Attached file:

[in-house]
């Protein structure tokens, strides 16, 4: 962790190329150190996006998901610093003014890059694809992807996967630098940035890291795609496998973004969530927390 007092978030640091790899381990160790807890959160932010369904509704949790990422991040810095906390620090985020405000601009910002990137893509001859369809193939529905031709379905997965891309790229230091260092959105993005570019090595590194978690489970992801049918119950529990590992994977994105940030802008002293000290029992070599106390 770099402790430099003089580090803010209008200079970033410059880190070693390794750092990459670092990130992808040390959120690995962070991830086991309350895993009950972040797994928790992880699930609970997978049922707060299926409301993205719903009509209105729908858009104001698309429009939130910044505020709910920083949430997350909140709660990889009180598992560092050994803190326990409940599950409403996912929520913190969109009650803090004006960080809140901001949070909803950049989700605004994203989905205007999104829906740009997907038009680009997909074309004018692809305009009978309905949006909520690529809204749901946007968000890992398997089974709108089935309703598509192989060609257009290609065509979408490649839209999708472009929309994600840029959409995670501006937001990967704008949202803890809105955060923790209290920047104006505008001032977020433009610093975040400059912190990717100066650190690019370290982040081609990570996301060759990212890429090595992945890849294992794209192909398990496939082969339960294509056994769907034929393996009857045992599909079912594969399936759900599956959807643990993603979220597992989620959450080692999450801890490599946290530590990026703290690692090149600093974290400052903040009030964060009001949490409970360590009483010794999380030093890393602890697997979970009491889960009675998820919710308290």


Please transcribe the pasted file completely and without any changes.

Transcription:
[in-house]
């Protein structure tokens, strides 16, 4: 962790190329150190996006998901610093003014890059694809992807996967630098940035890291795609496998973004969530927390 007092978030640091790899381990160790807890959160932010369904509704949790990422991040810095906390620090985020405000601009910002990137893509001859369809193939529905031709379905997965891309790229230091260092959105993005570019090595590194978690489970992801049918119950529990590992994977994105940030802008002293000290029992070599106390 770099402790430099003089580090803010209008200079970033410059880190070693390794750092990459670092990130992808040390959120690995962070991830086991309350895993009950972040797994928790992880699930609970997978049922707060299926409301993205719903009509209105729908858009104001698309429009939130910044505020709910920083949430997350909140709660990889009180598992560092050994803190326990409940599950409403996912929520913190969109009650803090004006960080809140901001949070909803950049989700605004994203989905205007999104829906740009997907038009680009997909074309004018692809305009009978309905949006909520690529809204749901946007968000890992398997089974709108089935309703598509192989060609257009290609065509979408490649839209999708472009929309994600840029959409995670501006937001990967704008949202803890809105955060923790209290920047104006505008001032977020433009610093975040400059912190990717100066650190690019370290982040081609990570996301060759990212890429090595992945890849294992794209192909398990496939082969339960294509056994769907034929393996009857045992599909079912594969399936759900599956959807643990993603979220597992989620959450080692999450801890490599946290530590990026703290690692090149600093974290400052903040009030964060009001949490409970360590009483010794999380030093890393602890697997979970009491889960009675998820919710308290």